When filming with a drone, you can sometimes see things that aren’t as obvious as when you’re down on the ground – or in the ocean. This is what recently happened in Australia when a drone operator filmed a close encounter between a surfer and a shark. Thanks to the drone footage, the pilot was able to warn the surfer so he could safely return to the shore.
Matt Wilkinson was surfing at Sharpes Beach at Ballina, Australia last week when he had a close encounter with a 1.5 m (5 feet) shark. The drone was flying above him, operated by Surf Life Saving NSW on behalf of the NSW Department of Primary Industries (DPI). The drones are used at the beach exactly for these purposes, to see things that we may not be able to spot from the ground.
Matt said that he was aware of the drone and the operator warned him to go back to the beach. He heard the warning and headed back. However, it was only when he saw the footage that he realized how close the shark really was. “I was surfing out the back at Sharpes Beach and just cruising on my own,” Matt said. “I heard a splash and a noise and looked around and couldn’t see anything,”
“I got to the shore feeling a bit weird and the lifeguards showed me the footage and I realized how close it came without knowing it was there. It looks like it’s going for my leg and it’s changed its mind. I feel grateful and pretty weird at the same time but happy it decided not to go me.”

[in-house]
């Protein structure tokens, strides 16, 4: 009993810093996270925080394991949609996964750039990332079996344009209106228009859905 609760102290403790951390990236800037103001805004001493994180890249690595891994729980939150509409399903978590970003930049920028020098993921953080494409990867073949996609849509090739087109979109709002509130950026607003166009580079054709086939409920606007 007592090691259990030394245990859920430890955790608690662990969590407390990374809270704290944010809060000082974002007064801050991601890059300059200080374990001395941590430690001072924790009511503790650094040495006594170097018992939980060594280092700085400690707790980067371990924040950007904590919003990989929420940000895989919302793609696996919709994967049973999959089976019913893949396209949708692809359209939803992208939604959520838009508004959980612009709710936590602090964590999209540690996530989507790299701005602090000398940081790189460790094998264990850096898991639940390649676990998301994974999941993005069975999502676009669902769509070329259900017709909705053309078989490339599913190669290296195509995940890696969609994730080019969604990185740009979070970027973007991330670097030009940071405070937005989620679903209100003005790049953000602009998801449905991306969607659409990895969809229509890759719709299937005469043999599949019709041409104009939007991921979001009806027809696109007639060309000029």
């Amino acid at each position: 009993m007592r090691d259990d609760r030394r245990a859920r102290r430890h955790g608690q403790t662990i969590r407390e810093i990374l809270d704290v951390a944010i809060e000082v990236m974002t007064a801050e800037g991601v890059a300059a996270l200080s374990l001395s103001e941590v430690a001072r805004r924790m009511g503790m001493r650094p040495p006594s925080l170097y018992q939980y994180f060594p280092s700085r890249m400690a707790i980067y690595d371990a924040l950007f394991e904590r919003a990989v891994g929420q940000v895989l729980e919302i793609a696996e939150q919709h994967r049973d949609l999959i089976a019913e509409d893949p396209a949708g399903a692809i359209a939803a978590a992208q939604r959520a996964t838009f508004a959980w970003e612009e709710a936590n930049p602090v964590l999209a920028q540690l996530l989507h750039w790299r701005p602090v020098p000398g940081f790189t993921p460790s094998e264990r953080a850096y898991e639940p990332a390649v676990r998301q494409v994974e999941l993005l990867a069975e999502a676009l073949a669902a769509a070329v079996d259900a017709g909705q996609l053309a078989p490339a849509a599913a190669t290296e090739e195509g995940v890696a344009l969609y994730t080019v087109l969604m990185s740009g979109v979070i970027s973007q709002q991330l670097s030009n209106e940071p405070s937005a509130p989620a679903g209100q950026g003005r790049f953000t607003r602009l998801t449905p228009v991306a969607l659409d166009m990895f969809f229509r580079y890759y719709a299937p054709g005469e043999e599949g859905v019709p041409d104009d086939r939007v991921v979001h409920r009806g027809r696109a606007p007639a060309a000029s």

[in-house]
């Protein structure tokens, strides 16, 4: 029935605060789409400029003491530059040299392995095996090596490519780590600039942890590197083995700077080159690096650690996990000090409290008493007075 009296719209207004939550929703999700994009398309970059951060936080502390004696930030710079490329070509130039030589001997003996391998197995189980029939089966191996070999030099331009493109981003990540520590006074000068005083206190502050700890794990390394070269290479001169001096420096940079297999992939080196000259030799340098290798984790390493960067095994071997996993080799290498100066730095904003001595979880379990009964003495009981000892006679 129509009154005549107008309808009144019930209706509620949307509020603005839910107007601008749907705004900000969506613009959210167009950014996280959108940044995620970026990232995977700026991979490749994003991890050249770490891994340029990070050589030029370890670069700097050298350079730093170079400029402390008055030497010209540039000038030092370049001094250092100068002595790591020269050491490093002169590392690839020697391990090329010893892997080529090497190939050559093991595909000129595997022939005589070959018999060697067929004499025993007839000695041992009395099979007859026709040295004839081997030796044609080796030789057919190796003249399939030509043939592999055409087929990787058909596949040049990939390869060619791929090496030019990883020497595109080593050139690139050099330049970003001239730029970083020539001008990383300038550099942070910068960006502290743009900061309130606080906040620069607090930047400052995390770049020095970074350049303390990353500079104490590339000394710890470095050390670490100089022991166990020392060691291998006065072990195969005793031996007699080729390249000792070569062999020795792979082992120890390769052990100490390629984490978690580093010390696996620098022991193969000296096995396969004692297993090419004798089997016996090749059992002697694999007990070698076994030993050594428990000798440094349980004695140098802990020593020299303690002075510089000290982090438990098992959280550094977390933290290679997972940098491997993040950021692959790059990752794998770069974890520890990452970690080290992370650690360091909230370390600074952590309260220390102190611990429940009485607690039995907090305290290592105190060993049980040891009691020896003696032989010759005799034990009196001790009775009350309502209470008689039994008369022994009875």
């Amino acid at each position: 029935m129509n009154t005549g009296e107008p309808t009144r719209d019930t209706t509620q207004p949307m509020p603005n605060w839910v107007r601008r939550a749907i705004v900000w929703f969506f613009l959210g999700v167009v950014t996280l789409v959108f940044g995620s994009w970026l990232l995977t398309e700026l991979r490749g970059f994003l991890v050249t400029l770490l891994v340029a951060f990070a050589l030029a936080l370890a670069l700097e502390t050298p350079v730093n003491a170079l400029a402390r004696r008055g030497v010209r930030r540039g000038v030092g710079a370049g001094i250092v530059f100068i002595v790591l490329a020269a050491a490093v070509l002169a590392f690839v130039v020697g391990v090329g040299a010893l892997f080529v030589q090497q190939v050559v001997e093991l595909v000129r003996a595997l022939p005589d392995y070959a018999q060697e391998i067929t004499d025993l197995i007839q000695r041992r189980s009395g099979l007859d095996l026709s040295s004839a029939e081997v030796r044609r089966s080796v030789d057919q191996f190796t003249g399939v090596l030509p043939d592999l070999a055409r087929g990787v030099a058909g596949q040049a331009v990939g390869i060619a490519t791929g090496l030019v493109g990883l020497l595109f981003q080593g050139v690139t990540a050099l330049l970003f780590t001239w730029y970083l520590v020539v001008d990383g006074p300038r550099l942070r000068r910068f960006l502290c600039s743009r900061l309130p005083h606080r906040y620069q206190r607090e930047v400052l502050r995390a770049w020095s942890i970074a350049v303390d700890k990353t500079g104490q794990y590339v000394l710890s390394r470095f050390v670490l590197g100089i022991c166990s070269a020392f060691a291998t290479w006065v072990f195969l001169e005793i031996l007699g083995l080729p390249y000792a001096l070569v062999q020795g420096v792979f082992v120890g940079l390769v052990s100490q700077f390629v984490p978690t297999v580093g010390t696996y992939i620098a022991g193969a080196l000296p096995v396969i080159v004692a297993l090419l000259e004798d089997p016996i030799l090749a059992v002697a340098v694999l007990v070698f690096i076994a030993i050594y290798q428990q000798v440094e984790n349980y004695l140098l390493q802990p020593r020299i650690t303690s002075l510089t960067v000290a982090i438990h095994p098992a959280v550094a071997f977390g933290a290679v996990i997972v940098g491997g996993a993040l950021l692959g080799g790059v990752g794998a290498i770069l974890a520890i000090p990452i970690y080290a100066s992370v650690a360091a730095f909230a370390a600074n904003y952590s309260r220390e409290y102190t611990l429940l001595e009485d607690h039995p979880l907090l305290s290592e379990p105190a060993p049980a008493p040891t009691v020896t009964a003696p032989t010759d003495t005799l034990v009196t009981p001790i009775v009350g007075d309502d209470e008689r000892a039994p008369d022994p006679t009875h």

We’ve seen drone footage and photos capturing sharks near swimmers before. It sure looks scary, and I know many people are terrified of sharks. However, they’re not really as dangerous as they’re often presented.
According to the statistics, there are only four deaths worldwide caused by unprovoked shark attacks each year. In fact, way more people die from taking selfies: between October 2011 and November 2017, 259 selfie deaths were reported. That’s around an average of 43 selfie deaths a year! Still, even though shark attacks are not that common, surfers are the most likely to be attacked, so it’s good to have drone surveillance to warn them when a shark approaches. After all, better safe than sorry.